# Using Expressions in Xplenty

Expressions can be used in the following components where user entry is allowed:

- Select fields
- Filter conditions
- Package variables

You can use the expression editor to write expressions. You can also directly enter the expression in the field, without using the editor.

To use the expression editor:

- Open the required component (from one of the components listed above).
- In the drop-down list for the field you wish to edit, select edit.
- Type in an expression.
- You may press CTRL+SPACEBAR to use auto-complete: A list of field names (available in this component), functions and data types appears.
- Scroll to the required item and click to add it to the expression.

Read more:

## Data Types

You can use the following data types in expressions.

Data Type | Description | Notes/Example |
---|---|---|

Int | 32 bit integer | integer not larger than 2**31 -1. Example: 10 |

Long | 64 bit integer | integer that can be larger than 2**31 -1. Example: 10L or 10l |

Float | 32 bit floating point | Example: 10.5F or 10.5f or 10.5e2f or 10.5E2F |

Double | 64 bit floating point | Example: 10.5 or 10.5e2 or 10.5E2 |

Chararray (String) | Character array | Any character string. Example: 'hello world' |

Binary | Byte array | |

Boolean | true or false | Example: true/false (case insensitive) |

Datetime | Date-time value | ISO 8601 format YYYY-MM-DDThh:mm:ss[.mmm]. Example: 1970-01-01T00:00:00.000+00:00 |

Tuple | An ordered set of fields | (field1, field2). Example: (19,2) |

Bag | A collection of tuples | {(field1, field2), (field1, field2)} . Example: {(19,2), (18,1)} |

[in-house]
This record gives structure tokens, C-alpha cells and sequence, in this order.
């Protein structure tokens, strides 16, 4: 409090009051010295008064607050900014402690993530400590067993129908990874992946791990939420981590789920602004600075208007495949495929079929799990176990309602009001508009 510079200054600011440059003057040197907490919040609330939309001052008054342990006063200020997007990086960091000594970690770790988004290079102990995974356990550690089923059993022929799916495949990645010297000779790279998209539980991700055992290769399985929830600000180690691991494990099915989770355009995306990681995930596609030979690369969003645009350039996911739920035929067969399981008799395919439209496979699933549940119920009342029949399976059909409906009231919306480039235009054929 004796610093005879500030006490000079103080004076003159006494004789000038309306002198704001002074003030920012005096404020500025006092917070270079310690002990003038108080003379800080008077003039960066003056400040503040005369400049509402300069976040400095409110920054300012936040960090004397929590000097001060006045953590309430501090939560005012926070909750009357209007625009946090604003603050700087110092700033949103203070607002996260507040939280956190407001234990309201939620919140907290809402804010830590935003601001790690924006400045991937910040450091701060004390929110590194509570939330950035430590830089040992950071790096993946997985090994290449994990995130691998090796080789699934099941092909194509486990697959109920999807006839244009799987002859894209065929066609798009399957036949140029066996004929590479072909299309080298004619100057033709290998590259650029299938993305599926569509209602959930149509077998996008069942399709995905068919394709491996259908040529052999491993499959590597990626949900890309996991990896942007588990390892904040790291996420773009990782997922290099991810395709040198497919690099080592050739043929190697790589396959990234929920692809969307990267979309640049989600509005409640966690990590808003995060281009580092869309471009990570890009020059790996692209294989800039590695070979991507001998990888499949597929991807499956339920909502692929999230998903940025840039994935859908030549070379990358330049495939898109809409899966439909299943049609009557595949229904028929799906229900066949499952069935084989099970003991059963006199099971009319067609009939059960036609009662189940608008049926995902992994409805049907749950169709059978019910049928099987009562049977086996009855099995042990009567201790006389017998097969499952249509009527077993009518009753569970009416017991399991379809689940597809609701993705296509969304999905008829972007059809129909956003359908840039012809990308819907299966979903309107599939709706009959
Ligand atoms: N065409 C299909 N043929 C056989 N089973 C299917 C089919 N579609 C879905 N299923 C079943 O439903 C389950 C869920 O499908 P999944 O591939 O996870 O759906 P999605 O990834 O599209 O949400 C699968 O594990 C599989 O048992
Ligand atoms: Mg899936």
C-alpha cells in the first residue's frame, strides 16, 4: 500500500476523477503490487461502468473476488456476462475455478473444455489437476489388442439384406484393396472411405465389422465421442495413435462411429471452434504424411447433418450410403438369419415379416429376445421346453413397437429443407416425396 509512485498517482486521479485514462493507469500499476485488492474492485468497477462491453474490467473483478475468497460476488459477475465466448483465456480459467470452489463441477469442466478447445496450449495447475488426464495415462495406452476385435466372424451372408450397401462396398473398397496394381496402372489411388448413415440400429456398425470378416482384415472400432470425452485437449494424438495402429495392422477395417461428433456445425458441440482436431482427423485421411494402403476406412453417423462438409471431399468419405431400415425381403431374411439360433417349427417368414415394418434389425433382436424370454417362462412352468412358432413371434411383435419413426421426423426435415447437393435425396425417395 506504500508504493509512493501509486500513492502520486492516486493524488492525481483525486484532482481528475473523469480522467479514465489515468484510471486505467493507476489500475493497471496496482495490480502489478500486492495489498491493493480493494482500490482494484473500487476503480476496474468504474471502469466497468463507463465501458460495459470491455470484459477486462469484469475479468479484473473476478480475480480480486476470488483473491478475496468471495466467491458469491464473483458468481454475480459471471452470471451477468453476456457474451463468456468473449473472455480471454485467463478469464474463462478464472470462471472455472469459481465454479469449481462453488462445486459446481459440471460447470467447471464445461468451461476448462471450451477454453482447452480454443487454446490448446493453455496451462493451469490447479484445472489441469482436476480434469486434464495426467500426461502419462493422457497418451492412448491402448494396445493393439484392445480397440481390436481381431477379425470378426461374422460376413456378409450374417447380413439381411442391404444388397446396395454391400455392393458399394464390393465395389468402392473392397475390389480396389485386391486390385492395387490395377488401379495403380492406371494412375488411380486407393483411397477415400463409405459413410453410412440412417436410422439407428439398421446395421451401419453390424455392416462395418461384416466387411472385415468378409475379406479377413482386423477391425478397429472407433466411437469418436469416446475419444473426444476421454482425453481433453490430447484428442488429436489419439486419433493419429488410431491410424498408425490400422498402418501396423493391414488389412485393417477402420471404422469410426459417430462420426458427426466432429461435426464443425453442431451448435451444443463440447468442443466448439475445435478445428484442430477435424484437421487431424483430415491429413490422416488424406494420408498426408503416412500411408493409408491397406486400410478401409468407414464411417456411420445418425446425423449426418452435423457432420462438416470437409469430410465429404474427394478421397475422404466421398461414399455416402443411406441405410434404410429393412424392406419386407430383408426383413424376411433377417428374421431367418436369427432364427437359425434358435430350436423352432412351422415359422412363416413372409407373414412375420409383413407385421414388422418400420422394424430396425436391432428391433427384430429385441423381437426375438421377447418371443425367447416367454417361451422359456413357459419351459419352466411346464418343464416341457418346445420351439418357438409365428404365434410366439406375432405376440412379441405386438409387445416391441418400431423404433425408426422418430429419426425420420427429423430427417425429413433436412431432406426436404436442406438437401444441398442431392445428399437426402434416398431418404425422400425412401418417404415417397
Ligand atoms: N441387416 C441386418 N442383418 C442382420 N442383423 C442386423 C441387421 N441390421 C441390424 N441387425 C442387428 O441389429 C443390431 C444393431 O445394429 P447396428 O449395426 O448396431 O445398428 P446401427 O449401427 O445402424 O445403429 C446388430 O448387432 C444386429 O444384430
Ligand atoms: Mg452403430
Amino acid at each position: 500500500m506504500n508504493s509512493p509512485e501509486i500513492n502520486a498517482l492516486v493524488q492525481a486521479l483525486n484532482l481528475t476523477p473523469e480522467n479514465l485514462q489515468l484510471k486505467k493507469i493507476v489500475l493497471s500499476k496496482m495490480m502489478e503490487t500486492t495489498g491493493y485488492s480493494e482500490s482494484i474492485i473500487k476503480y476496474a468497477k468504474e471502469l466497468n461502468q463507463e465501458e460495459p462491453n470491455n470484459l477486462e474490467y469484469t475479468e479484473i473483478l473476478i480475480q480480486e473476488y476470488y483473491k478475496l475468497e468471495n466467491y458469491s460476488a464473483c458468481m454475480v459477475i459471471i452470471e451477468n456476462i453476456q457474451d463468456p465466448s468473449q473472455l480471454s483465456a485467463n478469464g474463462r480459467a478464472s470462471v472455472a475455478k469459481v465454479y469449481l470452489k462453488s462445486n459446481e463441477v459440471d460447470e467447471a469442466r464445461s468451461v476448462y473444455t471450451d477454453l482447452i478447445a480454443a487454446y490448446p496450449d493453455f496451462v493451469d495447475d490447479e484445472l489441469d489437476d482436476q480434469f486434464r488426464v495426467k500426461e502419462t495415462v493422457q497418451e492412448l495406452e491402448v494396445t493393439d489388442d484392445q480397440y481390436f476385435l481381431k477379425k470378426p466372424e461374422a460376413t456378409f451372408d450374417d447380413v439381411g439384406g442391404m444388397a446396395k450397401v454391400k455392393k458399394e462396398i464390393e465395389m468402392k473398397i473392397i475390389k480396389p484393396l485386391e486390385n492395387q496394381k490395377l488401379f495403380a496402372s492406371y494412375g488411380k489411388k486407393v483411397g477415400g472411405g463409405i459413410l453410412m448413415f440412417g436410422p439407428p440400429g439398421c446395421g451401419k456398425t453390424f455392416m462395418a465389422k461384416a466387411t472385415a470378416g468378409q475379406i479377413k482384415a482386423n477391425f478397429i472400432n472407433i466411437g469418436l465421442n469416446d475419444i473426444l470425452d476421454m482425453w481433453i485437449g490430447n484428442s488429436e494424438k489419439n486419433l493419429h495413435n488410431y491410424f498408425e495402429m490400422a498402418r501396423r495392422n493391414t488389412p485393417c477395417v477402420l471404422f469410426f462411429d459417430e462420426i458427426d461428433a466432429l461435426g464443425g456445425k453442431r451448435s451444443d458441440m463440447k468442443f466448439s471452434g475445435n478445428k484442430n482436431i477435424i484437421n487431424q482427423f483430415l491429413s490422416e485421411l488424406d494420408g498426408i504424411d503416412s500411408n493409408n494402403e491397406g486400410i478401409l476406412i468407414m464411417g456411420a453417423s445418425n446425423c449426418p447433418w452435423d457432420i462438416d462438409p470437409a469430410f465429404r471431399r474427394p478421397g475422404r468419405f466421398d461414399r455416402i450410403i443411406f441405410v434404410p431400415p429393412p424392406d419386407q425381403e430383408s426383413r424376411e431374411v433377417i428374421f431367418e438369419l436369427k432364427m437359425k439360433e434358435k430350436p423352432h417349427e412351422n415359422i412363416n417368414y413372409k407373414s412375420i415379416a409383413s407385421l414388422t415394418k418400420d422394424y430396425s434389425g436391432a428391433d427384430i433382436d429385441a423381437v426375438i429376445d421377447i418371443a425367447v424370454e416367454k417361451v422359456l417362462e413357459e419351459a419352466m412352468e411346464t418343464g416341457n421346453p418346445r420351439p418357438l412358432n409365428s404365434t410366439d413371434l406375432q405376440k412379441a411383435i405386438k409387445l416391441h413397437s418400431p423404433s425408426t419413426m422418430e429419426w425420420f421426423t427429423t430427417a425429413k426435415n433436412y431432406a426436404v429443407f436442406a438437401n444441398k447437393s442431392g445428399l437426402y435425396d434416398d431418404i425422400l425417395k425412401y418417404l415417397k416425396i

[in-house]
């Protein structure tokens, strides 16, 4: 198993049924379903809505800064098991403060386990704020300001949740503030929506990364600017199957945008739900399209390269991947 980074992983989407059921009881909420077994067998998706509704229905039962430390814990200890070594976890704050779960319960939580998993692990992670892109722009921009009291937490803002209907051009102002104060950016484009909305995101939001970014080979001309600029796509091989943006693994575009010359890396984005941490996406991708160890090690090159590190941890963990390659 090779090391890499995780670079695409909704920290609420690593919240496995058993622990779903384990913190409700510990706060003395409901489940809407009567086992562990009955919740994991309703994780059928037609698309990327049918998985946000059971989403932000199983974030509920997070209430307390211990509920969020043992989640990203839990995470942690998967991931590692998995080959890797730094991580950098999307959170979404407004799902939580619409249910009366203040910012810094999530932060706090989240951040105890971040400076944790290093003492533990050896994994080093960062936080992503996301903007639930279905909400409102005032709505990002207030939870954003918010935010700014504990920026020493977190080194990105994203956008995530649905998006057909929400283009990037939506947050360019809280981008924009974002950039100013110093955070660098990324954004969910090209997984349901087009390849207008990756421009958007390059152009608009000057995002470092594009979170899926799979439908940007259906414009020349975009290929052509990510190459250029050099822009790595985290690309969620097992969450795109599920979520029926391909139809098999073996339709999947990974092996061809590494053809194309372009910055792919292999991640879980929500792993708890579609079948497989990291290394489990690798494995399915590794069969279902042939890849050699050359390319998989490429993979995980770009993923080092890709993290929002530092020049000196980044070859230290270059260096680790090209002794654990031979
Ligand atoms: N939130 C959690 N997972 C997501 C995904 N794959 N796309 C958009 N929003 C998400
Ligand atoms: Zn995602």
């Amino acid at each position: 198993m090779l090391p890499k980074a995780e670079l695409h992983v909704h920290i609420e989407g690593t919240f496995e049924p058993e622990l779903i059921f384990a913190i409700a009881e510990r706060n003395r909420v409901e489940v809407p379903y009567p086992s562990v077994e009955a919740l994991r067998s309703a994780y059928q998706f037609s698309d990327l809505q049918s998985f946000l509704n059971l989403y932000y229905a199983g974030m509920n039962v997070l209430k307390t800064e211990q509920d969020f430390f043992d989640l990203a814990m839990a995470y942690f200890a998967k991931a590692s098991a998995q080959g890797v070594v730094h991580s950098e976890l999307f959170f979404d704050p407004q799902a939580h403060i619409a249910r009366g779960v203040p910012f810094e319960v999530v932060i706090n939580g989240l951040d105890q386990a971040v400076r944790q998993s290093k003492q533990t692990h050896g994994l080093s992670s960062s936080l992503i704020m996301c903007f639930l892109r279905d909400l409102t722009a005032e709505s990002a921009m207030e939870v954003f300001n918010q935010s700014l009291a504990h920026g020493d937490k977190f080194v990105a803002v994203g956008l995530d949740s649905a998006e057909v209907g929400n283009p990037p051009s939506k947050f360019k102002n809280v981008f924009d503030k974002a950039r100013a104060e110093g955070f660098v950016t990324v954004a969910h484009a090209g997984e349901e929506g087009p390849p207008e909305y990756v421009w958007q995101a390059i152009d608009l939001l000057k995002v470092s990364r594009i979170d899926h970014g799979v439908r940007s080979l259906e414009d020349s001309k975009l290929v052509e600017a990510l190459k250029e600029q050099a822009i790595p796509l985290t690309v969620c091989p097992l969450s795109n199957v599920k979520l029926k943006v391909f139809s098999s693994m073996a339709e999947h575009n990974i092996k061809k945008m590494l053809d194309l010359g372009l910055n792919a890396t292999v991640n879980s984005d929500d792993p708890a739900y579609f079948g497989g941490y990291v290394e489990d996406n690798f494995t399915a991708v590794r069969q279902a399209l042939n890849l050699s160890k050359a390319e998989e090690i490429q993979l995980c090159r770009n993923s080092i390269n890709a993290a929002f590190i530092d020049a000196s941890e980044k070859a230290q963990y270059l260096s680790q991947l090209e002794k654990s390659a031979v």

Map | A set of key value pairs | [key#value]. Example: [xplenty#rocks] |

## Nulls

Null values represent a value that is unknown or non-existent. Note that is different than an empty string and a null string is not equal to an empty string.

Nulls can occur naturally in the data source or can be the result of an operation, such as division by zero or outer join.

A null value in expression data has these impacts:

Operator | Impact |
---|---|

Comparison or arithmetic operator | If either subexpression is null, the result is null. |

is null operator | If the tested value matches the condition, returns true; otherwise, returns false. |

Bincond | If the expression results to a null value, bincond returns null, |

Null values can be converted to a data type, just like any other expression. For example, int(null) casts to integer.

## Functions

To view full list of functions click ** here**.

The best method to add functions is by using the expression editor, which provides onscreen information on functions and performs validation on the completed expression.

These functions are available to transform the field. Use a function that matches the data type of the field. Note the following when using the function.

- Function names are case sensitive and therefore have to be entered exactly as shown in the table.
- Place the cursor at the start of the field you want to apply the function and then select the function from the list or enter the function name directly. Then add parentheses and additional parameters as shown in the syntax.

## Operators

**Arithmetic operators** are applied to any numeric fields and constants to derive a numeric expression. Available operators are:

Operator | Symbol | Notes/Example |
---|---|---|

Addition | + | `Field1+Field2+10` |

Subtraction | - | `field1-field2` |

Multiplication | * | `field1*5` |

Division | / | `field1/field2` |

Modulo | % | Returns the remainder of a number divided by another number. Example: `field1%5` |

There are special **String functions** to derive a string from a string expression. Examples of operators are:

Operator | Function Name | Notes/Example |
---|---|---|

Concatenation | CONCAT | `CONCAT(fieldl1,field2)` |

Substring | SUBSTRING | `SUBSTRING('California',4,7)` |

**Comparison operators **are used in conditions: